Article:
The coastline of the United Kingdom is formed by a variety of natural features including islands, bays, headlands and peninsulas. It consists of the coastline of the island of Great Britain, the north-east coast of the island of Ireland, as well as a large number of much smaller islands. Much of the coastline is accessible and quite varied in geography and habitats. Large stretches have been designated areas of natural beauty. The course will look at the geological background to many of our coastlines, the physical geographical processes operating and the social and historical context of many of the UK's tourist resorts.
Week 1 The Jurassic Coast
The site is a 95 mile stretch of the south coast from Exmouth in East Devon to Studland in Dorset. A World Heritage site. A look at the geological background, fossil hunting, geological formations, Chesil beach and the major tourist attractions such as Lulworth Cove , Exmouth. Sidmouth in the west to Bournemouth in the east.
Week 2 The North Norfolk Coast
A look at the stretch of coastline from the Wash to Great Yarmouth. Investigating the link to the last Ice Age, Coastal erosion of the clay cliff line, the effect of the 1953 North Sea Flood, and tourist attractions of Hunstanton, Cromer, Sheringham , Great Yarmouth.
Week 3 The North and East Coast of Yorkshire
An investigation of the stretch of coastline from Whitby and Scarborough in the North to the Humber estuary in the south. The lesson will look at aspects of coastal erosion and deposition and the many disappearing villages as well as the famous Spurn Head point spit.
Week 4 Antrim Coastline N Ireland
A classic geological spectacle and World Heritage site, Giant's Causeway, an investigation how this igneous feature formed, its significance as a tourist attraction. Other places of interest The Gobbins, Magilligan Point, Cities of Belfast and Derry.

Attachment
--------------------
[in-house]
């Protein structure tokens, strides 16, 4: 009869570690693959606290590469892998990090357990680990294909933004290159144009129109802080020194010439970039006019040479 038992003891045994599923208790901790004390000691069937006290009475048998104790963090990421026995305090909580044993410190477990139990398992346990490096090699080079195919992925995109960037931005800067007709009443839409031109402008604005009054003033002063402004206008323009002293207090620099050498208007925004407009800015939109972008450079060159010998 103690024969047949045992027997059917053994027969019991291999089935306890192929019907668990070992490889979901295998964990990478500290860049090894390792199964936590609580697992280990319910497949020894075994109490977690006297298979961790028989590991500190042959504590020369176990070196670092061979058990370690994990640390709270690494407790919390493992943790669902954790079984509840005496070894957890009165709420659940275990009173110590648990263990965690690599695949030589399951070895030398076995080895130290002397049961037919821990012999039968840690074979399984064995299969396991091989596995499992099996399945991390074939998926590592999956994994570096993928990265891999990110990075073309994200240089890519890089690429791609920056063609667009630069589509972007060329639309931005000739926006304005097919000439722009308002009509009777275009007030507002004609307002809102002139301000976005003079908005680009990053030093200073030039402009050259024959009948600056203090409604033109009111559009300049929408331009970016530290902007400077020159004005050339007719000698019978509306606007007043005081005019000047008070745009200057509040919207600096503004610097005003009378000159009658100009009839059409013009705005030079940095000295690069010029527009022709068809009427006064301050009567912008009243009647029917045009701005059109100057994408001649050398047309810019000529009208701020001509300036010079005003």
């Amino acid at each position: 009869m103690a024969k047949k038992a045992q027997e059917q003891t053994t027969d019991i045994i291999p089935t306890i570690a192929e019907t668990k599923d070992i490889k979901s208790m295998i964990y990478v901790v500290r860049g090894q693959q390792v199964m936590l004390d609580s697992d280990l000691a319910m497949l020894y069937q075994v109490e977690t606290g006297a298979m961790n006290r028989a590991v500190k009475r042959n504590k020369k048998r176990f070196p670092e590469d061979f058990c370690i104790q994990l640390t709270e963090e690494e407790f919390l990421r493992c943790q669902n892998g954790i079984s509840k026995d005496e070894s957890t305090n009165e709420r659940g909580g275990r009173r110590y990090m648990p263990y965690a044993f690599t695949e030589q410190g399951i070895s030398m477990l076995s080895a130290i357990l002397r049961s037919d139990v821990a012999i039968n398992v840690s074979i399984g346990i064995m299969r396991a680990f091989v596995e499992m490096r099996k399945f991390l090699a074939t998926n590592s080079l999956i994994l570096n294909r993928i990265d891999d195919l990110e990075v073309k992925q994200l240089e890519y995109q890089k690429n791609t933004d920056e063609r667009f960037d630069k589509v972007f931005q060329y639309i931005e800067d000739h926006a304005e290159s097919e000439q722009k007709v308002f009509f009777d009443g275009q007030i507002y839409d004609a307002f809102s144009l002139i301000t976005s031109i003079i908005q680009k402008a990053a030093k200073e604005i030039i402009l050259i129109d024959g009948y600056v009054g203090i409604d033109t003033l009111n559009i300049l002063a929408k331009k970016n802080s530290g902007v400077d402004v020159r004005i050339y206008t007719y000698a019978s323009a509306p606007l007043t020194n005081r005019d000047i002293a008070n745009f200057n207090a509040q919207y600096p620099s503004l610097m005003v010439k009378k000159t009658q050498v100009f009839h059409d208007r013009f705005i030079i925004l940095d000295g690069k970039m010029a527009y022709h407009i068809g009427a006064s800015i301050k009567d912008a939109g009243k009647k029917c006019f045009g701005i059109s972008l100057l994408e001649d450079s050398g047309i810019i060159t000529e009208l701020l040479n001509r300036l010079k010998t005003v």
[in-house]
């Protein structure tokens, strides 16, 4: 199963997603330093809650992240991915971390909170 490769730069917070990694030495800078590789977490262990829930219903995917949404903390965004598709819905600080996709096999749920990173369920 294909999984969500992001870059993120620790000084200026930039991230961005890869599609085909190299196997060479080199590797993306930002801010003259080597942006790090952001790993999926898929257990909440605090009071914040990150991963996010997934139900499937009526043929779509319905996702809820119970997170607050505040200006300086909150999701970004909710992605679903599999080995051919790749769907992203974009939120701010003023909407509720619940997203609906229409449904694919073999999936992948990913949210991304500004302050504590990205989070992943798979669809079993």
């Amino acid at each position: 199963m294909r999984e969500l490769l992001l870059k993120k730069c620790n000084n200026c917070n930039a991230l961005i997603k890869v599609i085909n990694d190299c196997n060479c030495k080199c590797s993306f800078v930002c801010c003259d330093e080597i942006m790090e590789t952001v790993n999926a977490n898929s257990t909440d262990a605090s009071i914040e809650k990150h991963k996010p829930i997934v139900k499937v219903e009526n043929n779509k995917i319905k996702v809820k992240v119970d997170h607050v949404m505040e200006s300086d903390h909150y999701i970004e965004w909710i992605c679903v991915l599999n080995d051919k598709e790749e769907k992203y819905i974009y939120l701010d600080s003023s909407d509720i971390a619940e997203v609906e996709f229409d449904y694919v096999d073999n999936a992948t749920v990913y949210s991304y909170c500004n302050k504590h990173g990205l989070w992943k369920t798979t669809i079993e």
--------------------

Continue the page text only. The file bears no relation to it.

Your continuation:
Week 5 The Fylde Coast.
The Fylde Coast is coastal plain in West Lancs bounded by Morecambe Bay, the Ribble estuay to the south and the Irish Sea to the west. The importance of sand dunes, their formation and coastal protection. Tourist attractions of Southport, Blackpool and Lytham St Annes.
Week 6 The North Cornish Coast
Exposure to westerly storms and pounding surf has given rise to the famously dramatic scenery of Cornwall's north coast, a landscape with arches and sea caves carved and sculpted by the sea, and made all the more exciting by the numerous tales of smuggling and wrecking that abound in her coves and caves. A look at Newquay and St Agnes.
Week 7 The Thames Estuary
The Thames Estuary is the estuary in which the River Thames meets the waters of the North Sea. This estuary is of major significance for the port of London and we will look at the Thames Flood Barrier and sea level rise, Canvey Island as well as the Kent/ Essex straight.
Week 8 Kent and East Sussex Coast
Although the South East corner of the UK coastline is not quite so popular as the rest of the south coast it still attracts a great many visitors. Many of these are heading out to Europe via the Channel ports of Dover and Folkestone to France and the rest of Europe. However, the area has its own attractions chalk cliffs and Seven Sisters.
Week 9 Northumberland Coast
In the far north eastern part of England from Berwick to Holy Island, Bamburgh beach, to Seahouses and the nature reserve of the Farne Isles. This coastline has plenty of tourist attractions to investigate.
Week 10 The future of the British Coastline
What will be the effects of climate change, and could the coast of the country's powerhouse, with wind turbines dominating the skyline? What measures are we taking to protect the creatures that live in our waters? And just how much of our coastline is actually open to the public?